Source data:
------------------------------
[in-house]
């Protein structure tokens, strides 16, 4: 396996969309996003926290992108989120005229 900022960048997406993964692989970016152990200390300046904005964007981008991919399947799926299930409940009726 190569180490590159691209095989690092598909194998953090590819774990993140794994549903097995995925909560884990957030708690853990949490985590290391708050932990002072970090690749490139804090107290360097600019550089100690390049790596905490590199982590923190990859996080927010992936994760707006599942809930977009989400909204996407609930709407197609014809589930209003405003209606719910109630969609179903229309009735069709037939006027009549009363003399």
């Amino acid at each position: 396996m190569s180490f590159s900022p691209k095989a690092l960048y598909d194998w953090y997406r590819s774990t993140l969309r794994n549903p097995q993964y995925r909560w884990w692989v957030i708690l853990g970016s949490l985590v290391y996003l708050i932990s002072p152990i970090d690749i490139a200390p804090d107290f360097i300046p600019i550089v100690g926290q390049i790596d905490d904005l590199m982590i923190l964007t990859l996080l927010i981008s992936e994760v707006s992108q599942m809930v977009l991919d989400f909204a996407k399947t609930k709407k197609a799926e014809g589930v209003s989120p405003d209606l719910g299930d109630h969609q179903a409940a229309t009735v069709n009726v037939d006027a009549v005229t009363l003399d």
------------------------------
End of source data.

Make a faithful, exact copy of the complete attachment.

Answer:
[in-house]
């Protein structure tokens, strides 16, 4: 396996969309996003926290992108989120005229 900022960048997406993964692989970016152990200390300046904005964007981008991919399947799926299930409940009726 190569180490590159691209095989690092598909194998953090590819774990993140794994549903097995995925909560884990957030708690853990949490985590290391708050932990002072970090690749490139804090107290360097600019550089100690390049790596905490590199982590923190990859996080927010992936994760707006599942809930977009989400909204996407609930709407197609014809589930209003405003209606719910109630969609179903229309009735069709037939006027009549009363003399």
């Amino acid at each position: 396996m190569s180490f590159s900022p691209k095989a690092l960048y598909d194998w953090y997406r590819s774990t993140l969309r794994n549903p097995q993964y995925r909560w884990w692989v957030i708690l853990g970016s949490l985590v290391y996003l708050i932990s002072p152990i970090d690749i490139a200390p804090d107290f360097i300046p600019i550089v100690g926290q390049i790596d905490d904005l590199m982590i923190l964007t990859l996080l927010i981008s992936e994760v707006s992108q599942m809930v977009l991919d989400f909204a996407k399947t609930k709407k197609a799926e014809g589930v209003s989120p405003d209606l719910g299930d109630h969609q179903a409940a229309t009735v069709n009726v037939d006027a009549v005229t009363l003399d």